Silent Myocardial Infarction During Hypoglycemic Coma


Varun Vijay Mahajan, Vikas Dogra, Iesha Pargal, Navtej Singh    10 January 2018


A case of silent myocardial infarction with hypoglycemic coma is described here. Hypoglycemia is a risk factor for cardiovascular complications in patients with diabetes. Myocardial ischemia and infarction are known to occur in the setting of hypoglycemia.

In view of potential association of the two, diabetic patients with hypoglycemia should undergo routine electrocardiogram (ECG).

Case Report

A 75-year-old female with history of diabetes mellitus for 4 years on oral hypoglycemic agents (OHA) presented to the emergency of Gian Sagar Medical College Ramnagar with history of first episode of sudden loss of consciousness. She was noticed by her son as unconscious, cold, and clammy with profuse sweating. On arrival, casual blood glucose level was 40 mg/dl. She was given a 25% dextrose solution by intravenous route, and regained consciousness within minutes. Detailed history revealed intake of OHAs for diabetes. There was no history of chest pain either before or after this episode. On examination, the pulse rate was 84/minute and regular in rhythm. A blood pressure of 130/80 mmHg was recorded. Chest, cardiovascular system, and abdomen examination were unremarkable. The patient was comatose at the time of admission. Bilateral planters were extensor; pupils were normal and reacting to light. The neck was free.

Casual blood glucose level at the time of admission was 40 mg/dl, which rose to 250 mg/dl after dextrose infusion. Renal function tests were normal. Routine examination of urine showed traces of albumin. Fundus examination showed grade 2 diabetic retinopathy. CT scan (computed tomography scan) head was normal. Routine ECG [Figure 1] was done which revealed left axis deviation (LAD) and left bundle branch block (LBBB). A troponin-t test was strongly positive and creatine phosphokinase isoenzyme MB (CPK-MB)

was 65 units. The previous record was seen and the previous ECGs were normal. So, from LBBB, positive troponin-T and raised CPK-MB, a diagnosis of acute myocardial infarction/new onset LBBB was made. She was treated as a case of acute myocardial infarction and was thrombolysed with streptokinase within 5 hours from the time she was noticed by her son as unconscious. Anti-ischemic treatment along with a 5-day course of low molecular weight heparin was prescribed. She was discharged on day 7 of admission.

Her hospital stay was uneventful.


Hypoglycemia is more likely to be associated with cardiac ischemia than hyperglycemia and normoglycemia. This association is particularly common in patients who have considerable swings in their blood glucose level.1 A few cases of myocardial infarction associated with

hypoglycemia have also been reported previously.2 Some studies have revealed ECG changes during hypoglycemia which resolved after correction of blood sugar level.3 But, in our case, these changes did not resolve even after treatment with intravenous glucose, i.e., after correction of hypoglycemia. The development of ischemia in the present case was

not preceded by chest pain. It has been seen that autonomic neuropathy in diabetes mellitus leads to disturbed cardiac perception and thus may play a role in silent myocardial infarction.4 Myocardial infarction tends to increase the blood glucose level because of increased catecholamine secretion and decreased sensitivity to insulin.5 Therefore, had it been a primary event in our patient, symptomatic hypoglycemia would have been less likely. The history and rapid response of the patient to glucose infusion give a clear diagnosis of hypoglycemia. According to Libby et al.,1 there are many ways in which hypoglycemia affects the myocardium. Hypoglycemia is known to produce a sympathetic adrenal discharge which increases the heart rate, ventricular afterload, and the ionotropic state of the myocardium. The resulting increase in myocardial oxygen consumption may precipitate ischemia and the infarction. It has been proposed that myocardial ischemia arises because of increased myocardial oxygen demand during a hypoglycemic episode. During hypoglycemia, the body reacts by release of the counter regulatory hormones including epinephrine and norepinephrine. The released catecholamines, by their chronotropic and ionotropic effect on the cardiac musculature, increase myocardial ischemia.6 As either hypoglycemic episode or the myocardial infarction can be silent, the occurrence of hypoglycemia with myocardial infarction is likely under reported. In view of the potential association between the two,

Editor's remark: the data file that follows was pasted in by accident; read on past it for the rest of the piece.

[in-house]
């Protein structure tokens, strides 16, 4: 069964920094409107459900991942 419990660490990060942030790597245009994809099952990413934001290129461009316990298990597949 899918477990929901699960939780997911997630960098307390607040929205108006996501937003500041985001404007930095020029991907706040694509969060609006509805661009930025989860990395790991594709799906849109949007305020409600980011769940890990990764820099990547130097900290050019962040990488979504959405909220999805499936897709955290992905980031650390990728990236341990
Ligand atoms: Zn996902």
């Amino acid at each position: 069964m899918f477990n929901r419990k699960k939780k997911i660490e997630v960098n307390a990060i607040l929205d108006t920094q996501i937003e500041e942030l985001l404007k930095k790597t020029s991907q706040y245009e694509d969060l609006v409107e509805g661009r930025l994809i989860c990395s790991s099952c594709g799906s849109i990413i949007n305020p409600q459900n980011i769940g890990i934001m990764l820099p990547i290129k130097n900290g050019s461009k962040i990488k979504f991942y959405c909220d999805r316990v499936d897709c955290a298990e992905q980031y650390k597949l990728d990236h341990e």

emergency physicians should not rely only upon clinical symptomatology. Emphasis should be on simple monitoring tests to detect the occurrence of these two clinically associated conditions.


  1. Desouza C, Salazar H, Cheong B, Murgo J, Fonseca V. Association of Hypoglycemia and cardiac ischemia: A study based on continuous monitoring. Diabetes Care 2003;26:1485-9.
  2. Arora RR, Meisheri YV, Joshi VR. Myocardial infarction secondary to hypoglycemia. Case reports. Indian Heart J 1980;32:186-9.
  3. Markel A, Yasin K. Hypoglycemia induced ischaemic ECG changes. Presse Med 1994;23:78-9.
  4. Pauli P, Hartl L, Marquardt C, Stalmann H, Strian F. Heartbeat and ischaemia perception in diabetic autonomic neuropathy. Psychol Med 1991;21:413-21.
  5. Oganow RG, Aleksandrov AA, Vinogradova IV. [Sensitivity to insulin in acute myocardial infarct] Kardiologiia 1977;17:89-94.
  6. DeFronzo RA, Christensen N. Stimulation of counter-regulatory hormonal responses in diabetic man by fall in glucose concentration. Diabetes 1980;29:125-31.

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